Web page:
Once all done, all of these links will point to the same resource in your S3 bucket, and HTTPS will work as intended:
Comments (8)
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Tom A   Dec 21, 2019
Gil, thank you for that note about needing to be in US East. I tried US East (Ohio) and it didn't work. It wasn't until I switch it to Virginia that it worked. I think the easiest solution is to click the "Request or Import a Certificate with ACM" button and it will auto-set the region.
Gil Poulsen   Oct 06, 2018
Thank you for this! Worked great once I realized my one error, so thought I would mention it in case it helps someone else. I created the cert, it was approved and I started setting up the distribution in CloudFront but no matter what I did, I could not select the radio button to use the cert I just created. After logging in and out and trying some other things, I finally realized that I had somehow created my cert in the US West region, and CloudFront cannot use certs created anywhere but in US East. So I went back to the Certificate Manager, made sure I was logged into US East and not Global or US West, and recreated the cert. Went back to create the CloudFront distribution again and this time I was able to choose my cert, and all worked perfectly from that point forward. Thanks again!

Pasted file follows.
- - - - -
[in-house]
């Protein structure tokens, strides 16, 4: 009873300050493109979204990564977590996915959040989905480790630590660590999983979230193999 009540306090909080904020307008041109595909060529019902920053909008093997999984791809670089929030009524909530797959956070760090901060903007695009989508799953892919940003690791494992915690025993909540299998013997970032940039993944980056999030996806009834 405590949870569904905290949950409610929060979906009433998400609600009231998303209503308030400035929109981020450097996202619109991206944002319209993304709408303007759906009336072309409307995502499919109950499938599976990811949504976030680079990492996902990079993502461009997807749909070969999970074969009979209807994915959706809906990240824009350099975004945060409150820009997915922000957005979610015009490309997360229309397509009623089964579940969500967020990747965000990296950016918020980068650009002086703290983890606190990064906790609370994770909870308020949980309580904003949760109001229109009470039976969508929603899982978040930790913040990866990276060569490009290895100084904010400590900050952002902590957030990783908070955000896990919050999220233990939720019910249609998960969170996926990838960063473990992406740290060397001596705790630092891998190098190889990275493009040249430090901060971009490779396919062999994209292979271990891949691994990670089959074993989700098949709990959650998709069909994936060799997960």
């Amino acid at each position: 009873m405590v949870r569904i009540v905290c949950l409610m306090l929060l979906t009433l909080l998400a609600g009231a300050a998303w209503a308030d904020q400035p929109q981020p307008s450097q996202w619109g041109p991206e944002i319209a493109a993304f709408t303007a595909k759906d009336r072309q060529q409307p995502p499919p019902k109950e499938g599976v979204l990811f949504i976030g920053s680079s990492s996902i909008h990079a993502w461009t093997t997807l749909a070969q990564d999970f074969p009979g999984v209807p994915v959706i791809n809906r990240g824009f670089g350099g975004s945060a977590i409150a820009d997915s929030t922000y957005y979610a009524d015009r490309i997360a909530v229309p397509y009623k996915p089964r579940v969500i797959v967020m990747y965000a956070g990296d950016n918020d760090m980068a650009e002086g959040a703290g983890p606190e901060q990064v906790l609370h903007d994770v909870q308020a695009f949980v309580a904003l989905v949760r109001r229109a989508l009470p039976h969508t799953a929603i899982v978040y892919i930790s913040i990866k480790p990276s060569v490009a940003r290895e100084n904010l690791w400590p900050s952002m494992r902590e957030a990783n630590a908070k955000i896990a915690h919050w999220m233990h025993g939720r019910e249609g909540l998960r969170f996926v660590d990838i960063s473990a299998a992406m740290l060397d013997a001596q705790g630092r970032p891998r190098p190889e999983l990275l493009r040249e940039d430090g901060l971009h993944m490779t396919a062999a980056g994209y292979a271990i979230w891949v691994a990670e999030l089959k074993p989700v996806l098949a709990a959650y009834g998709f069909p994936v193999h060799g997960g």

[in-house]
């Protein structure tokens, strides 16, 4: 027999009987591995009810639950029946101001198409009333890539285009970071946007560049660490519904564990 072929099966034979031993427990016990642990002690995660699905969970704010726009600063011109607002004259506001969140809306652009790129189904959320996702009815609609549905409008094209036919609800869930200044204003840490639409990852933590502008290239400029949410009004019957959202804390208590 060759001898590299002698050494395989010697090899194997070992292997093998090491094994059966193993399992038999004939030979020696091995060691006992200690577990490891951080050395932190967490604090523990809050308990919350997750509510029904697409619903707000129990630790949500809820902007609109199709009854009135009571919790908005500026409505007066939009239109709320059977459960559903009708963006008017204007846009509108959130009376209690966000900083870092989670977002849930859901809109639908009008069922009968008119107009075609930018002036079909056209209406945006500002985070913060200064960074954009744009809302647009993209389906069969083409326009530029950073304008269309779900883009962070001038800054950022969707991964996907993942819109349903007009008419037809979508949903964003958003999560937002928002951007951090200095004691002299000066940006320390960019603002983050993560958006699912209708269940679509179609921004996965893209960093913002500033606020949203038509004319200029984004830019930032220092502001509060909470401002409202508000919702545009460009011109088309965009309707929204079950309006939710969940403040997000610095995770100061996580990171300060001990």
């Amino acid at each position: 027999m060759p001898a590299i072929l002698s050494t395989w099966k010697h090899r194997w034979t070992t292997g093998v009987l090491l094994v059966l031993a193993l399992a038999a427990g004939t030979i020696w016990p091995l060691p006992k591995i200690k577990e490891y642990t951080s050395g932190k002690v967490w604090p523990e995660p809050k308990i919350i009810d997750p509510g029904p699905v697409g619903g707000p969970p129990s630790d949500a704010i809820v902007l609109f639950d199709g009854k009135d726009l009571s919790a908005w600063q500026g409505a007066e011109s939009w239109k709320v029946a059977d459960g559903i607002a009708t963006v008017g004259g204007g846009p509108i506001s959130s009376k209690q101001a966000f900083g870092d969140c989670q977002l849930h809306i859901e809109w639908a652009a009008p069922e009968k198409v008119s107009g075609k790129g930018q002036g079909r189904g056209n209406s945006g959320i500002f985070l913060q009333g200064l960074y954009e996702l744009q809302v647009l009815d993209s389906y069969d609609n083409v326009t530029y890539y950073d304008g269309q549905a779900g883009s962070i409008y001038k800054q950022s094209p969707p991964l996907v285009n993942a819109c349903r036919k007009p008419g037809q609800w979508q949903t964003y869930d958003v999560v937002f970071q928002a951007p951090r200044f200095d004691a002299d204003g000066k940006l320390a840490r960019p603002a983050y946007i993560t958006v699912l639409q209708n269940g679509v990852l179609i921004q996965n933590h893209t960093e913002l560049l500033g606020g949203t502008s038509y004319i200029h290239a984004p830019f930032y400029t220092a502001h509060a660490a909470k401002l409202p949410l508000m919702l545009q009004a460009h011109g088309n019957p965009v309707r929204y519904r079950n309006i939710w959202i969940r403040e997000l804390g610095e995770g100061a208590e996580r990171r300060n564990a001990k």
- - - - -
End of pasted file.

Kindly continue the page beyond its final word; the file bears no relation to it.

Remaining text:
Jacqui   Aug 08, 2018
Is this still the case 2 years later - that Amazon S3 doesn't support domain/subdomain mapping using a CNAME, with HTTPS? I am trying to configure a Wordpress plugin to use S3 to serve my assets, and there is a setting to replace site's hostname with a CNAME, but I am running into an apparent security issue: NET::ERR_CERT_COMMON_NAME_INVALID Subject: * I don't want to use CloudFront if i don't have to, especially since we're still in the dev stage. But will that really be the only solution when we go live?
Jeremy   Apr 11, 2018